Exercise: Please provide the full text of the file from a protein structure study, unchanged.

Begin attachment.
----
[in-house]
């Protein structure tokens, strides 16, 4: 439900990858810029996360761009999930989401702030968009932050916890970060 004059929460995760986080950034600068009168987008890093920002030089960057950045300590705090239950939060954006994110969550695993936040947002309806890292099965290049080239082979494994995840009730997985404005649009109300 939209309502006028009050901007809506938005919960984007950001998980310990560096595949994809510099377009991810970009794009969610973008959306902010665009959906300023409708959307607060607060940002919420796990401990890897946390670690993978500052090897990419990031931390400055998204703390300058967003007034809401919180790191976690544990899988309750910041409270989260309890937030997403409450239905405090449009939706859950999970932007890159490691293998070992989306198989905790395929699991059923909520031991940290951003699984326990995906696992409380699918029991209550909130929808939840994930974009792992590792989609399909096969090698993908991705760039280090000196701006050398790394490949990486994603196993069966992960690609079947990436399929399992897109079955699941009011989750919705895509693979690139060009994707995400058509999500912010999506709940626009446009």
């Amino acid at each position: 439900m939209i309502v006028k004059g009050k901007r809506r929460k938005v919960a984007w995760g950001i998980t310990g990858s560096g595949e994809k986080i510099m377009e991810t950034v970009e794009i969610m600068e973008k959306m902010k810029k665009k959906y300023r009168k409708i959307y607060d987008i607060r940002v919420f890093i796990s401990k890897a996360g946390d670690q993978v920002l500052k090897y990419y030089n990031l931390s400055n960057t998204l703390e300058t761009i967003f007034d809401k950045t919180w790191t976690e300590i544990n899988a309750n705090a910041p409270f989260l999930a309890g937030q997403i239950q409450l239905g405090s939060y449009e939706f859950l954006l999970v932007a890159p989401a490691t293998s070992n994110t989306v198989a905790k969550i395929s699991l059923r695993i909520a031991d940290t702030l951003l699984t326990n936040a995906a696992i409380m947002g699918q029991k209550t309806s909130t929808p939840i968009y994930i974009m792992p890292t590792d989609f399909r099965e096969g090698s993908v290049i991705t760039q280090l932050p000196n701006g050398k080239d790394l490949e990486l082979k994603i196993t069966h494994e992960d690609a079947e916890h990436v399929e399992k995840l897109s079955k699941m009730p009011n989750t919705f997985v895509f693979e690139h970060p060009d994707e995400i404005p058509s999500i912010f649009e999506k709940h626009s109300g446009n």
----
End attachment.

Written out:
[in-house]
């Protein structure tokens, strides 16, 4: 439900990858810029996360761009999930989401702030968009932050916890970060 004059929460995760986080950034600068009168987008890093920002030089960057950045300590705090239950939060954006994110969550695993936040947002309806890292099965290049080239082979494994995840009730997985404005649009109300 939209309502006028009050901007809506938005919960984007950001998980310990560096595949994809510099377009991810970009794009969610973008959306902010665009959906300023409708959307607060607060940002919420796990401990890897946390670690993978500052090897990419990031931390400055998204703390300058967003007034809401919180790191976690544990899988309750910041409270989260309890937030997403409450239905405090449009939706859950999970932007890159490691293998070992989306198989905790395929699991059923909520031991940290951003699984326990995906696992409380699918029991209550909130929808939840994930974009792992590792989609399909096969090698993908991705760039280090000196701006050398790394490949990486994603196993069966992960690609079947990436399929399992897109079955699941009011989750919705895509693979690139060009994707995400058509999500912010999506709940626009446009």
């Amino acid at each position: 439900m939209i309502v006028k004059g009050k901007r809506r929460k938005v919960a984007w995760g950001i998980t310990g990858s560096g595949e994809k986080i510099m377009e991810t950034v970009e794009i969610m600068e973008k959306m902010k810029k665009k959906y300023r009168k409708i959307y607060d987008i607060r940002v919420f890093i796990s401990k890897a996360g946390d670690q993978v920002l500052k090897y990419y030089n990031l931390s400055n960057t998204l703390e300058t761009i967003f007034d809401k950045t919180w790191t976690e300590i544990n899988a309750n705090a910041p409270f989260l999930a309890g937030q997403i239950q409450l239905g405090s939060y449009e939706f859950l954006l999970v932007a890159p989401a490691t293998s070992n994110t989306v198989a905790k969550i395929s699991l059923r695993i909520a031991d940290t702030l951003l699984t326990n936040a995906a696992i409380m947002g699918q029991k209550t309806s909130t929808p939840i968009y994930i974009m792992p890292t590792d989609f399909r099965e096969g090698s993908v290049i991705t760039q280090l932050p000196n701006g050398k080239d790394l490949e990486l082979k994603i196993t069966h494994e992960d690609a079947e916890h990436v399929e399992k995840l897109s079955k699941m009730p009011n989750t919705f997985v895509f693979e690139h970060p060009d994707e995400i404005p058509s999500i912010f649009e999506k709940h626009s109300g446009n």